Myofascial release and deep tissue massage are considered ""alternative medicine""and you'll find people online ""debunking"" it as quackery... so here's some welcome new science for people like me who can't live without it.
Recently, The Journal of the American Osteopathic Association (JAOA) published an article by Manal Zein-Hammoud, PhD and Paul R. Standley, PhD entitled “Modeled Osteopathic Manipulative Treatments: A Review of their in Vitro Effects on Fibroblast Tissue Preparations.” A lengthy title for a potentially groundbreaking bit of science to support the little understood technique of myofascial release.
Technique of what?
To understand myofascial release, we must first understand fascia. In keeping this “science lite,” imagine a very strong dew-covered spider web encircling a shrub. And between the gaps in the threads is a clear gel, rather than air. If you can picture this, then you’re on your way to understanding fascia. This three-dimensional complex matrix threads itself throughout our body, surrounding our muscles, organs, nerves, bones, blood vessels and even our cells. Everything is held together and in place by fascia. It is impressively flexible and infinitely adaptable.
And because fascia is a very strong, very connected spider web, when one spot on it gets tugged or pulled or injured, the effects ripple throughout the body. This is why we may have pain in our knee that may have nothing to do with a knee injury, but everything to do with an injury to our lower back. The natural, fluid state of the fascia has been traumatized, causing it to harden and tighten.
Ever pull a thread on a sweater only to find the whole thing bunching up on one side? That bunching is exactly what happens to fascia when our bodies experience stress, whether it’s dehydration, injury, inflammation, repetitive activity—you name it.
Our body reacts to pain of any kind by creating a protection response, that while, initially is a good thing, over time can lead to increased pain, buildup of toxins and reduced blood flow and oxygen to the area. When we experience a slight amount of tissue damage—this can be due to a physical injury, or a psychological one like depression, or even something like an ulcer—pain signals are sent to the spinal cord which then triggers the muscles around the injury to contract in order to provide support and protection for the surrounding tissues.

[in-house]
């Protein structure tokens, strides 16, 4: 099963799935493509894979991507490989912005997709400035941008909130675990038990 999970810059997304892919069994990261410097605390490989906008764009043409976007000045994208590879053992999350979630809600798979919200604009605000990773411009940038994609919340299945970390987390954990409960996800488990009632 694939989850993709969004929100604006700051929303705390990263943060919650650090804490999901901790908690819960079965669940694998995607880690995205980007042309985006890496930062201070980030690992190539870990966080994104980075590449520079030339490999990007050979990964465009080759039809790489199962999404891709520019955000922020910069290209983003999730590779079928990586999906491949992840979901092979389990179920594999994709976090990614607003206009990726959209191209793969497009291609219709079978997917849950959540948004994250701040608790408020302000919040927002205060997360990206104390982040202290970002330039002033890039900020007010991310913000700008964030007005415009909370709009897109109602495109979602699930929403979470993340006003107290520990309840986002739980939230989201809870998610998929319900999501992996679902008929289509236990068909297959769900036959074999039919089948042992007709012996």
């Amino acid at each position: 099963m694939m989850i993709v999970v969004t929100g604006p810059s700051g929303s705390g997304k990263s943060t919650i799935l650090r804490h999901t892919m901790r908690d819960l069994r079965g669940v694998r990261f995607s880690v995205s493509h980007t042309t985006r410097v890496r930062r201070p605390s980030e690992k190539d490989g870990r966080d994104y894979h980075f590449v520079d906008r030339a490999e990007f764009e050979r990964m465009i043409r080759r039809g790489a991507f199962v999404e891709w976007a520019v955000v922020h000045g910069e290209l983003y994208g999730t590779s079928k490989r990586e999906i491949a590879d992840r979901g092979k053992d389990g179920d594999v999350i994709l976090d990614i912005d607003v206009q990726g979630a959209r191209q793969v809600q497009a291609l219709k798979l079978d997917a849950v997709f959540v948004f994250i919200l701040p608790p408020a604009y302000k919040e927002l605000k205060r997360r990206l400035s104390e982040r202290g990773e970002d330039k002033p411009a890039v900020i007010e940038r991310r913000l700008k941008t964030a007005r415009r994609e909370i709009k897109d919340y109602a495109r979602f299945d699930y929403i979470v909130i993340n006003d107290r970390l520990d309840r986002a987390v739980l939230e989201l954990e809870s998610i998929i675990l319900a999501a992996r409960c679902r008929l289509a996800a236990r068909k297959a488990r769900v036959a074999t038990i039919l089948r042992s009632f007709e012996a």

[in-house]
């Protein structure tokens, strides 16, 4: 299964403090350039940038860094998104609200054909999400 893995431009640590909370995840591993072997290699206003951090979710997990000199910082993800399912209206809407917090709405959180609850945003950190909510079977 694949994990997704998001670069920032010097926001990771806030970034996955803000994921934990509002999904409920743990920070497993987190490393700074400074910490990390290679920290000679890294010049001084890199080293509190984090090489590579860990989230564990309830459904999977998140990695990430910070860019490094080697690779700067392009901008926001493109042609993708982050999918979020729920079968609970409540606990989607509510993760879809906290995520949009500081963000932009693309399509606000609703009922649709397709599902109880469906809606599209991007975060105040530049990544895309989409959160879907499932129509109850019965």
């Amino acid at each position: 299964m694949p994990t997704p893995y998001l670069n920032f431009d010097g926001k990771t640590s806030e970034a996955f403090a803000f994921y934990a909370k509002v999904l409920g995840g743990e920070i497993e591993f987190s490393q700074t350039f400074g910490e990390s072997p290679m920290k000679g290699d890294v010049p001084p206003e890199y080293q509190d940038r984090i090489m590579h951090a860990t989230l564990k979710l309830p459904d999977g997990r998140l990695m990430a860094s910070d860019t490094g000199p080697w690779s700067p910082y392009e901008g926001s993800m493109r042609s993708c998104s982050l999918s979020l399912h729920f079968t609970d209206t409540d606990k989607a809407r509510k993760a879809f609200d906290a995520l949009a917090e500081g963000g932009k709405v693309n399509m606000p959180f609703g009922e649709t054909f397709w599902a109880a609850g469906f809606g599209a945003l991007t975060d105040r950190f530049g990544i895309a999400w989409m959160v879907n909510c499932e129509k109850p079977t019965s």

This response, left unchecked, creates a vicious cycle of pain as more blood flow is restricted to the contracted area. More signals are sent, and more muscles tighten to protect the growing epicenter of pain. What may have started as something small has now grown—that sweater gets more gnarled and bunchy.
Myofascial release (MFR) is designed to go in and smooth out those hard knots, returning the fascia to its normal fluid and adaptable self.
In MFR, a gentle, sustained pressure is applied to points of restriction (those bunched up spots), allowing the connective tissue to release. Picture a stick of cold butter. If you jab your finger into it sharply, you’re just going to hurt your finger, and not even make a dent in the butter. But if you place your finger on the butter, and apply gentle pressure, you’ll find you’re able to slowly sink into the stick of butter, melting your way into it. This is essentially what is happening when an MFR therapist works on the body, or when one performs Self Myofascial Release (SMFR) with tools such as rollers and balls.
But the mechanics behind this technique have been under-studied and difficult to understand, or even explain. Some people brush it off as placebo or ineffective or even “out there,” or too “woo-woo” to be accepted in the academic medical world. Studies trying to illustrate the efficacy of MFR are often poorly designed and executed with little evidence backing their claims.
And this is why the Zein-Hammoud and Standley study is so momentous! Their experiments are not only well designed and controlled, but the results are derived from at least ten years of pertinent research and experimentation based on Standley’s studies of fibroblasts. Their research is the perfect example of how proper research should be performed—the scientific method at its best.
And the findings are not to be ignored. According to a derivative summary of the paper by Michael M. Patterson, PhD, the international associate editor of the JAOA, Standley’s work shows that “fibroblasts respond differently to various strain patterns, secreting various anti-inflammatory chemicals and growth factors, with implications for wound healing and muscle repair, among other physiologic processes.” Standley also experimented with the length of duration and the magnitude of MFR, and how they affect injuries, thus offering future suggestions for therapists on how to treat their patients.
Surprisingly, Standley’s research on non-injured tissue suggests the possibility of MFR aiding in the strengthening of the area.
“Finding the molecular mechanisms of how these therapies work would define the underpinnings of clinical efficacy and could propel OMT (osteopathic manipulative therapy) into evidence-based, first-line therapy,” said the lead author, Paul R. Standley, PhD.
Those of us who have utilized or experienced MFR techniques know that they work. But now we have science finally backing us up—lending credibility to the claims. And now the next time someone brushes off MFR as ineffectual, we can point them toward Standley’s work and tell them, “See? MFR works—it’s science!”